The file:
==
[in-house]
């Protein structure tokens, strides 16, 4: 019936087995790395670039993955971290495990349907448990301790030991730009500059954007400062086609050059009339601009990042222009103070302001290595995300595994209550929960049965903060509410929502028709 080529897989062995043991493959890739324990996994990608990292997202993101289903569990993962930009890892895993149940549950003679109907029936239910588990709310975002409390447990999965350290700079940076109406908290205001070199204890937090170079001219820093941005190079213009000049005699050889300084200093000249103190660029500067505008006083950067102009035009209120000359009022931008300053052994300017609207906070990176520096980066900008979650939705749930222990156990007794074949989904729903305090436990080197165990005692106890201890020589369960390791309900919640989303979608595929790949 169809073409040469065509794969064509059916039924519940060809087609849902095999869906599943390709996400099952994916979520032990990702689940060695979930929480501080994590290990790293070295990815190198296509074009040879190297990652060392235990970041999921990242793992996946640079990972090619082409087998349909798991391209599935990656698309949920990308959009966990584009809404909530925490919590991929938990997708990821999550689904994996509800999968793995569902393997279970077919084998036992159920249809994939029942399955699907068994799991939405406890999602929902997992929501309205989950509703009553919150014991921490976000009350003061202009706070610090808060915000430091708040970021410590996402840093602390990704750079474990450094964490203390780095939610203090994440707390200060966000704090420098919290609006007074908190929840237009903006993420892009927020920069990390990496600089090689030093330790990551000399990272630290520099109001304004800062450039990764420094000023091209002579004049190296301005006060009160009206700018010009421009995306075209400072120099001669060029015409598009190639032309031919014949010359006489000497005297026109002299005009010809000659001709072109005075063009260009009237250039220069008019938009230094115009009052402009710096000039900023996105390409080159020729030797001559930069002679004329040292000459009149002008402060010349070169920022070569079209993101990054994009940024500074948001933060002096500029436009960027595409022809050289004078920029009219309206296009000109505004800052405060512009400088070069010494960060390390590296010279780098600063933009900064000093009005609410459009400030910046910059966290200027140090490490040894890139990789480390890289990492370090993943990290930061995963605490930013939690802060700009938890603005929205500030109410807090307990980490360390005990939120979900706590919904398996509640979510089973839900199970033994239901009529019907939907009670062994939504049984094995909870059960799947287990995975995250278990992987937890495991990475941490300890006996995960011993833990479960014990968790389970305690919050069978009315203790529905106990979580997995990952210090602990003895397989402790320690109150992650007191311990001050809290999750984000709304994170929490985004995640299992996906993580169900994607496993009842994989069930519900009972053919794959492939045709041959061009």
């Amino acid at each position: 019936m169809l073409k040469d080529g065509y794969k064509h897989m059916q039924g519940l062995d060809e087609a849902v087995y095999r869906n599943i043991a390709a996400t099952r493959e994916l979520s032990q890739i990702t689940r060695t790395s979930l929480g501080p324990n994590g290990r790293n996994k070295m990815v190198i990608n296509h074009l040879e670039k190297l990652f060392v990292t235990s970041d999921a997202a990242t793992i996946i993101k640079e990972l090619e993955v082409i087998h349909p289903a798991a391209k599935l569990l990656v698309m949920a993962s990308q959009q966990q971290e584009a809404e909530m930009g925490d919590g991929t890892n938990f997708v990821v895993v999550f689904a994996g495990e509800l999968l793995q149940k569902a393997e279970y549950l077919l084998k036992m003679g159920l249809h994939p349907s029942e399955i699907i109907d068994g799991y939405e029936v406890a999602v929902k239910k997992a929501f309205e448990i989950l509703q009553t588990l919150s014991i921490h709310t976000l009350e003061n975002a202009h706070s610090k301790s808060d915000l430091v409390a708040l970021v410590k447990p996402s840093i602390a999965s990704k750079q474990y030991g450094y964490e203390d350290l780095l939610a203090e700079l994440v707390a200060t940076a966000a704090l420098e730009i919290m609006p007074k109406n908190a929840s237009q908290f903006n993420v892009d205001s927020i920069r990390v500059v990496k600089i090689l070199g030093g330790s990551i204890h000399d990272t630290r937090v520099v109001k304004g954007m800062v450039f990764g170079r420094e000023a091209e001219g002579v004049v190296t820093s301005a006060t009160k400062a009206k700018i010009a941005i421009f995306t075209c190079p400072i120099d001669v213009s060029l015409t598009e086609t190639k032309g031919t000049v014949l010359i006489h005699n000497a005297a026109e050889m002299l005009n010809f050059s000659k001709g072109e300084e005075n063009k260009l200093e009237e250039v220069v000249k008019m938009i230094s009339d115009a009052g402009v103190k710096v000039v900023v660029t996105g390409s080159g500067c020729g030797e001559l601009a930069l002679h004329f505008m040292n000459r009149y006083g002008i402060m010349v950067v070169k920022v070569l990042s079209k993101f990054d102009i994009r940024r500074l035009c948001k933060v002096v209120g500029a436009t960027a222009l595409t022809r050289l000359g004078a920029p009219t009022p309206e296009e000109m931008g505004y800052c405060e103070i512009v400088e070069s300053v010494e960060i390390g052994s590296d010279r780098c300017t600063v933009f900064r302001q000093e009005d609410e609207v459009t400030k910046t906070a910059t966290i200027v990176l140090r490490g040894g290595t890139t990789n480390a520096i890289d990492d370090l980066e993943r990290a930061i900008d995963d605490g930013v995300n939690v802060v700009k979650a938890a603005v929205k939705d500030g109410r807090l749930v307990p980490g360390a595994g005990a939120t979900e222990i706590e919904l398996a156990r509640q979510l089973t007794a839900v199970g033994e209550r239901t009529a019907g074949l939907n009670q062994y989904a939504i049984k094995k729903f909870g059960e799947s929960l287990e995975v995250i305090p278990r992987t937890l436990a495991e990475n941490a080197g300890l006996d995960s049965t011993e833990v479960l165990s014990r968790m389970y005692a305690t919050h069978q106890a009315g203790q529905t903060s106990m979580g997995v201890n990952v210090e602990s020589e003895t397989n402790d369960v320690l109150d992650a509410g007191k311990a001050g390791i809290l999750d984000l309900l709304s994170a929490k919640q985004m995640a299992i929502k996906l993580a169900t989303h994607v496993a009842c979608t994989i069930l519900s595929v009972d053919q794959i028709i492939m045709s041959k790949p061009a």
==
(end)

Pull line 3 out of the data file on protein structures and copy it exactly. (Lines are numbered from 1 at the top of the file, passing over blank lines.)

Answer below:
């Amino acid at each position: 019936m169809l073409k040469d080529g065509y794969k064509h897989m059916q039924g519940l062995d060809e087609a849902v087995y095999r869906n599943i043991a390709a996400t099952r493959e994916l979520s032990q890739i990702t689940r060695t790395s979930l929480g501080p324990n994590g290990r790293n996994k070295m990815v190198i990608n296509h074009l040879e670039k190297l990652f060392v990292t235990s970041d999921a997202a990242t793992i996946i993101k640079e990972l090619e993955v082409i087998h349909p289903a798991a391209k599935l569990l990656v698309m949920a993962s990308q959009q966990q971290e584009a809404e909530m930009g925490d919590g991929t890892n938990f997708v990821v895993v999550f689904a994996g495990e509800l999968l793995q149940k569902a393997e279970y549950l077919l084998k036992m003679g159920l249809h994939p349907s029942e399955i699907i109907d068994g799991y939405e029936v406890a999602v929902k239910k997992a929501f309205e448990i989950l509703q009553t588990l919150s014991i921490h709310t976000l009350e003061n975002a202009h706070s610090k301790s808060d915000l430091v409390a708040l970021v410590k447990p996402s840093i602390a999965s990704k750079q474990y030991g450094y964490e203390d350290l780095l939610a203090e700079l994440v707390a200060t940076a966000a704090l420098e730009i919290m609006p007074k109406n908190a929840s237009q908290f903006n993420v892009d205001s927020i920069r990390v500059v990496k600089i090689l070199g030093g330790s990551i204890h000399d990272t630290r937090v520099v109001k304004g954007m800062v450039f990764g170079r420094e000023a091209e001219g002579v004049v190296t820093s301005a006060t009160k400062a009206k700018i010009a941005i421009f995306t075209c190079p400072i120099d001669v213009s060029l015409t598009e086609t190639k032309g031919t000049v014949l010359i006489h005699n000497a005297a026109e050889m002299l005009n010809f050059s000659k001709g072109e300084e005075n063009k260009l200093e009237e250039v220069v000249k008019m938009i230094s009339d115009a009052g402009v103190k710096v000039v900023v660029t996105g390409s080159g500067c020729g030797e001559l601009a930069l002679h004329f505008m040292n000459r009149y006083g002008i402060m010349v950067v070169k920022v070569l990042s079209k993101f990054d102009i994009r940024r500074l035009c948001k933060v002096v209120g500029a436009t960027a222009l595409t022809r050289l000359g004078a920029p009219t009022p309206e296009e000109m931008g505004y800052c405060e103070i512009v400088e070069s300053v010494e960060i390390g052994s590296d010279r780098c300017t600063v933009f900064r302001q000093e009005d609410e609207v459009t400030k910046t906070a910059t966290i200027v990176l140090r490490g040894g290595t890139t990789n480390a520096i890289d990492d370090l980066e993943r990290a930061i900008d995963d605490g930013v995300n939690v802060v700009k979650a938890a603005v929205k939705d500030g109410r807090l749930v307990p980490g360390a595994g005990a939120t979900e222990i706590e919904l398996a156990r509640q979510l089973t007794a839900v199970g033994e209550r239901t009529a019907g074949l939907n009670q062994y989904a939504i049984k094995k729903f909870g059960e799947s929960l287990e995975v995250i305090p278990r992987t937890l436990a495991e990475n941490a080197g300890l006996d995960s049965t011993e833990v479960l165990s014990r968790m389970y005692a305690t919050h069978q106890a009315g203790q529905t903060s106990m979580g997995v201890n990952v210090e602990s020589e003895t397989n402790d369960v320690l109150d992650a509410g007191k311990a001050g390791i809290l999750d984000l309900l709304s994170a929490k919640q985004m995640a299992i929502k996906l993580a169900t989303h994607v496993a009842c979608t994989i069930l519900s595929v009972d053919q794959i028709i492939m045709s041959k790949p061009a």